Simon Ward on Playing George III (and Other People)
Date: 29 July 2010
What appealed to you about The Madness Of George III?
When I read it I fell in love with it and felt ‘I’ve got to do this!’ You don’t feel that very often in life. It’s the most extraordinary tragic-comedy and no one does it better than Alan Bennett. He’s an astonishing writer. One of the great things about this play is they’re all wonderful parts – they’re all beautifully, comically delineated.
How do you feel about being in such a ground-breaking production?
It’s the first professional tour of the play since it was premiered, which is wonderful. I’m following in the shoes of Nigel Hawthorne (who starred in the original National Theatre production and the subsequent film adaptation), was hugely successful and became synonymous with the role. Trying to bring whatever strengths or humours one has to the role is a big step and leaves one feeling a bit frightened.
How do you approach the role of King George III?
It’s one of the best parts I’ve ever been asked to play. I love it so much. It’s going to be incredibly tiring. In the first five minutes he’s displaying the physical symptoms of his illness. He’s not on stage the whole time because the beastly court and doctors are gossiping about him. But every time he goes off stage there’s a costume change or some huge leap forward in his symptoms so he exits in one stage of his condition, and when he comes back on he’s 50 times worse. I think it’s now accepted that he had porphyria, a malfunction of the haemoglobin cells in the blood – he went from great excitement to deep despair.
Do you like George III?
He’s an incredibly sympathetic character – you could say that of all the Hanoverian Georges he is the one sympathetic character. Everyone was terribly fond of the king, which is one of the reasons the story is so poignant. The people in the streets wanted to know what was wrong with him, and if he was getting better. If he was better there was joy and happiness in the land, if he was worse they were gloomy. There was a real affection and admiration for him as a man which, considering we had lost our American colonies, was surprising. He never got over that loss; he felt we had lost Eden and in a sense, of course, we had.
Will the themes of the play be relevant to a modern audience?
Very much so. There is something deeply comical about this character and about the way his symptoms are presented. And there is something deeply comical about the other characters, in particular the doctors. Yet at the same time it makes you want to weep with rage at the way he’s treated – they tie him in a restraining chair, gag him. But he survived it. And it changed attitudes towards mental illness – there is an argument that things were never the same again after the king recovered, which is quite something.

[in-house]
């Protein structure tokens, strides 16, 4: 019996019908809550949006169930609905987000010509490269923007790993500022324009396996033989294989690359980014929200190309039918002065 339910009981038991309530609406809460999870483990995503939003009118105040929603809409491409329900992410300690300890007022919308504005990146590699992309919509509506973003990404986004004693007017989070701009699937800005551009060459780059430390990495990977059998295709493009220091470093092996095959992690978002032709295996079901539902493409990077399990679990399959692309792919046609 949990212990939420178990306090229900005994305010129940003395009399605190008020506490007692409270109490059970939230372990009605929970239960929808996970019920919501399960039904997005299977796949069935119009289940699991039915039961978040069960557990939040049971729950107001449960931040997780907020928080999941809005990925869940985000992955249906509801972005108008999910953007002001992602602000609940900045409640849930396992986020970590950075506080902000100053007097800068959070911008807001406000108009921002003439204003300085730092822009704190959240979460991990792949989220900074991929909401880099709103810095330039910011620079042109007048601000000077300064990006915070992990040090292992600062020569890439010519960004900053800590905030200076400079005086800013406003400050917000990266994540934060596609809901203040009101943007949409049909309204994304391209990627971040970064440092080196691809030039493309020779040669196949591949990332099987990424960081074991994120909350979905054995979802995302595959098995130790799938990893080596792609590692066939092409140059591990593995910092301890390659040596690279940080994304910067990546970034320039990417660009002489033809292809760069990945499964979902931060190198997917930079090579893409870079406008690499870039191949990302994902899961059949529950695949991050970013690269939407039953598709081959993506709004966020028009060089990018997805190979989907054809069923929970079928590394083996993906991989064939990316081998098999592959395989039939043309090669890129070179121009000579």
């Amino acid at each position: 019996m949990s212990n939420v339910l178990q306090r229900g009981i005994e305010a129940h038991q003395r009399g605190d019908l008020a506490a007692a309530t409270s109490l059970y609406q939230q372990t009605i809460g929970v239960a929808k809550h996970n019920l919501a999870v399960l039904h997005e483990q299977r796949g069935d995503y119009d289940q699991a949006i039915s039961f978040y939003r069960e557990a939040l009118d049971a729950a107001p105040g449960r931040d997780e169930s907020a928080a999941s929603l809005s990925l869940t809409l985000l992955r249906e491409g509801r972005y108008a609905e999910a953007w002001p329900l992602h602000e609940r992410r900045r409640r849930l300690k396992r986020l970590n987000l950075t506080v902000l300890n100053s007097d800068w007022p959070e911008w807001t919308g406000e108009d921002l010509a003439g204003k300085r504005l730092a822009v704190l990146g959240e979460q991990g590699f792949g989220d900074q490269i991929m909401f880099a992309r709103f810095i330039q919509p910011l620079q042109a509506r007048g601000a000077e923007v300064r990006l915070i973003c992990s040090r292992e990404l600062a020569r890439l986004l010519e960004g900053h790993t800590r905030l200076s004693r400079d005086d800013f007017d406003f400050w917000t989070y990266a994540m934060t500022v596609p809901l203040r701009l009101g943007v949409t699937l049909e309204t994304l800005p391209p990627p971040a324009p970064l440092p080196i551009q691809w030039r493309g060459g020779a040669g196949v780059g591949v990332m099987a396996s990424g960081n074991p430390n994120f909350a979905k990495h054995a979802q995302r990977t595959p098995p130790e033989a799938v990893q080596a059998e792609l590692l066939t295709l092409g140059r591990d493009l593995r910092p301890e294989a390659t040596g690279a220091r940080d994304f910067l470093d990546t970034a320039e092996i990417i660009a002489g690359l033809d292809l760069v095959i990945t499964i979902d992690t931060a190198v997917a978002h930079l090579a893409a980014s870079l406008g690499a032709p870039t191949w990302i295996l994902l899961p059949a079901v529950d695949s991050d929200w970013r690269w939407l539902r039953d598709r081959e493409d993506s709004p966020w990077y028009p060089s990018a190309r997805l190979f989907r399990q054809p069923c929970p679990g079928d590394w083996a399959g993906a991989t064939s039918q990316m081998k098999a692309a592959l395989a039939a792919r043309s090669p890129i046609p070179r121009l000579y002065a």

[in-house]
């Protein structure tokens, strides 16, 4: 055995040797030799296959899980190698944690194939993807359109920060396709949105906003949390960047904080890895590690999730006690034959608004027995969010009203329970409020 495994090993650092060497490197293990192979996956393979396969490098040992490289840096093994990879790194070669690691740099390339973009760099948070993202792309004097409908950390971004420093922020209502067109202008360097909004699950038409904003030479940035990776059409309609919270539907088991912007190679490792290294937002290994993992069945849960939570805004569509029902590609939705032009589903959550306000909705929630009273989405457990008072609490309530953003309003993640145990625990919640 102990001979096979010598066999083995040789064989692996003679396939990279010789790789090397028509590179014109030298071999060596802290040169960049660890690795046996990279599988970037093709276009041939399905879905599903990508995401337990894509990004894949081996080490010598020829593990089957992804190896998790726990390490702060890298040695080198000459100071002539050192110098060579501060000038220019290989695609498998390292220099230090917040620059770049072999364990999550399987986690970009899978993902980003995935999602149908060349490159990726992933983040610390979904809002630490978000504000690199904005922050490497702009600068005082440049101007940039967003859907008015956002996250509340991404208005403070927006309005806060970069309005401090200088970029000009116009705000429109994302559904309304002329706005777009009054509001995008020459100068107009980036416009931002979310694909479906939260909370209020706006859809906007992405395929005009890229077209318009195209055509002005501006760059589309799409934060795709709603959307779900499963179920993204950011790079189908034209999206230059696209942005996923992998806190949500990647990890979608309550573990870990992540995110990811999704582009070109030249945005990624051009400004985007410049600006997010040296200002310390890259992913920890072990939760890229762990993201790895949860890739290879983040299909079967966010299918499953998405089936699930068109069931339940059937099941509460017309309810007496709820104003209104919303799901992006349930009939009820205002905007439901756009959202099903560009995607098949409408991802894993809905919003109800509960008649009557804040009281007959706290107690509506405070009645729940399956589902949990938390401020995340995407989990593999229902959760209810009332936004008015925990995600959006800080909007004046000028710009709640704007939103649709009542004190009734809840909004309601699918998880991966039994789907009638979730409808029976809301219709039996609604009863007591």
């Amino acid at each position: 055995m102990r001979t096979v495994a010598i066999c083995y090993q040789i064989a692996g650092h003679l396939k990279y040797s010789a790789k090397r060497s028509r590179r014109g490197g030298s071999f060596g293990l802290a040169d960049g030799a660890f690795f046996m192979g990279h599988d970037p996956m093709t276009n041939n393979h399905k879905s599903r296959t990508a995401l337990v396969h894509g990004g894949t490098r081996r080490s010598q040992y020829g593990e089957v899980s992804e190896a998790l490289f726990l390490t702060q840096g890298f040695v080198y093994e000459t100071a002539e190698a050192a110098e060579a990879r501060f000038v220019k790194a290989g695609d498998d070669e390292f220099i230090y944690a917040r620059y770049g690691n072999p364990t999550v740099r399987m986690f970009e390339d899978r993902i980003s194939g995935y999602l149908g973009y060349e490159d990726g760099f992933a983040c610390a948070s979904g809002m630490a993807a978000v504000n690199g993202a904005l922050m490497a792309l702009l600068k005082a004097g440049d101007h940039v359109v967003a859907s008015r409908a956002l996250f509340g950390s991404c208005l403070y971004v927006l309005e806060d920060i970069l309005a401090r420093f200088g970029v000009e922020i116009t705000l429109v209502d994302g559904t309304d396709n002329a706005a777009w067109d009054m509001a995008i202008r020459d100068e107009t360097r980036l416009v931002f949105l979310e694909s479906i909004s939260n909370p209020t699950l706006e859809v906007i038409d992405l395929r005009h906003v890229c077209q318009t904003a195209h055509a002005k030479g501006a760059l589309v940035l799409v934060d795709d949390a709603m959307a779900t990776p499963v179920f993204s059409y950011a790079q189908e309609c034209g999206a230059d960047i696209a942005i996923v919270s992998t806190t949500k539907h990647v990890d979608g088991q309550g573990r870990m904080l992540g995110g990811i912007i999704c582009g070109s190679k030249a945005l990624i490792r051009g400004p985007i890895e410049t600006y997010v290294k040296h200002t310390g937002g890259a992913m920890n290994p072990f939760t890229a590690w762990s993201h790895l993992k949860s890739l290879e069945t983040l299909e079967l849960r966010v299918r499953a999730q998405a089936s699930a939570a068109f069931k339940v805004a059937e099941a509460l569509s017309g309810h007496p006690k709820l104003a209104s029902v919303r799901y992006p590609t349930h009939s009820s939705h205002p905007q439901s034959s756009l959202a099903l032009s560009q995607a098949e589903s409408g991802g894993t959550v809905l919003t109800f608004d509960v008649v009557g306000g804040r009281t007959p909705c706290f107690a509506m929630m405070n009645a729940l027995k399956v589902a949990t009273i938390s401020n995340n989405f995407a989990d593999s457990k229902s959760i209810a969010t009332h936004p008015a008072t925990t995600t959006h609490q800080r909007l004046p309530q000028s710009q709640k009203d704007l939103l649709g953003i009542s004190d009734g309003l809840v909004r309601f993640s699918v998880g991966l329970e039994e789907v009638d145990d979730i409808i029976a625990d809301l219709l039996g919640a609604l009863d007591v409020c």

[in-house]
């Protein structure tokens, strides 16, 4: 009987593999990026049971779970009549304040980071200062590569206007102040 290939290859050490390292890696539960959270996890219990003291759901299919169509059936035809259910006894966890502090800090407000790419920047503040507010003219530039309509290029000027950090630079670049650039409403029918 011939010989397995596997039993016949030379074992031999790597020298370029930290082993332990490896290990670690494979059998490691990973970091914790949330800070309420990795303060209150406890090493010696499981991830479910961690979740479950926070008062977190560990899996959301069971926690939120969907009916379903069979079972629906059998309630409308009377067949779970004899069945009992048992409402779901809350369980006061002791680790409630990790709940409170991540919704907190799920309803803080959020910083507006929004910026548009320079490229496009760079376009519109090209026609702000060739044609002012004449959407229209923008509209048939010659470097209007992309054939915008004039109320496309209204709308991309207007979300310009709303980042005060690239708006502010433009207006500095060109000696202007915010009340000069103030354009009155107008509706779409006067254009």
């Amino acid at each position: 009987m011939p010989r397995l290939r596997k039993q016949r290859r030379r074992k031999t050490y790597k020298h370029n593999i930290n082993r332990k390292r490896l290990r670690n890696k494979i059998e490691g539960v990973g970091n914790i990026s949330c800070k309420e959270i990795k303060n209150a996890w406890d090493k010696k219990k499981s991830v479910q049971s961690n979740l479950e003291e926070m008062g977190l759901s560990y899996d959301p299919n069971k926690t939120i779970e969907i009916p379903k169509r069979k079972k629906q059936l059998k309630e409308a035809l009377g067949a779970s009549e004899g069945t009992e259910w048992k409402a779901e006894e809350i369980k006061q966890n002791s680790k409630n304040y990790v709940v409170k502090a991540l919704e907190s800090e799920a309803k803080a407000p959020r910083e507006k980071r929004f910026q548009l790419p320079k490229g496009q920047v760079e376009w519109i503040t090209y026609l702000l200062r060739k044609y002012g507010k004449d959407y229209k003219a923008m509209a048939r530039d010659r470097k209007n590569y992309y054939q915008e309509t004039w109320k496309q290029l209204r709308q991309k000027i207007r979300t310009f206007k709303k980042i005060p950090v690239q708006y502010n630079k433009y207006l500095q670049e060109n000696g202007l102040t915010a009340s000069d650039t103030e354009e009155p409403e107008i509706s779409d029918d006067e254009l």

You were at the National Youth Theatre from the age of 13 which makes yours a long career.
Keeping going’s a great achievement. More and more of one’s friends fall off the twig or just don’t work any more. One of the great things about the job is you can laugh from ten in the morning to six at night – there’s always something funny going on.
You’ve done a mix of theatre, television and films – do you prefer one form over any other?
You can’t compare working in a theatre to working on a movie. With some movies, you go to the most glamorous places and have an absolute whale of a time for three or four months. It’s like being on a wonderful paid holiday in a country you would not have visited otherwise. For theatre, the places you go to when touring a play are not necessarily so glamorous, but there’s a marvellous thing about it – you have control over the performance. In a movie you don’t, you do what the director asks you to, and your prized moments may end up on the cutting room floor. In theatre, when the curtain goes up, you’re in charge. That’s wonderfully liberating. And the audience members are like another character on stage – they’re always different.
When Stephen Fry walked out of the play Cell Mates and went missing, you took over his role. What was that like?
I wouldn’t want to do that again. I had no time to learn the part properly – I’m talking about three days. There’s about four pages in Russian, and I don’t speak Russian. So I sacrificed some of the Russian so I could learn the English dialogue. I gather that the Russian ambassador was there the first night I played it – I don’t know what he made of my Russian because I was talking nonsense! Then I polished it up and learned it better. What was terrible about the situation was when Stephen disappeared it became a running news story. The papers took the view that he’d gone because the play hadn’t got good reviews – Stephen’s reviews weren’t bad – and that did for the whole thing. You can’t expect audiences to come see a play when they’re reading on the front page that Stephen’s left because it’s a bad play. It was a poisoned chalice which I picked up but I knew that. Within two days of his leaving the bottom dropped out of the Box Office, before I was asked to take over.
More recently you’ve played a judge in Judge John Deed, the devious bishop Gardiner in The Tudors and now a king – where do you go from here?
Well I’ve already been Jesus and I’ve been the devil in a film. The devil wasn’t such hard work as Jesus because that was in the York Mystery Plays. To be crucified eight times a week in front of 3,500 people in the open air in early June at midnight in Yorkshire is quite tricky. It was cold and sometimes it would rain. As the devil I got to wear some wonderful Italian white suits, always looking as innocent as I could be. So where next? I don’t know. Kings are good, it’s good to be king. Never in my life have I known what’s going to happen next.
- by Anne Morley-Priestman
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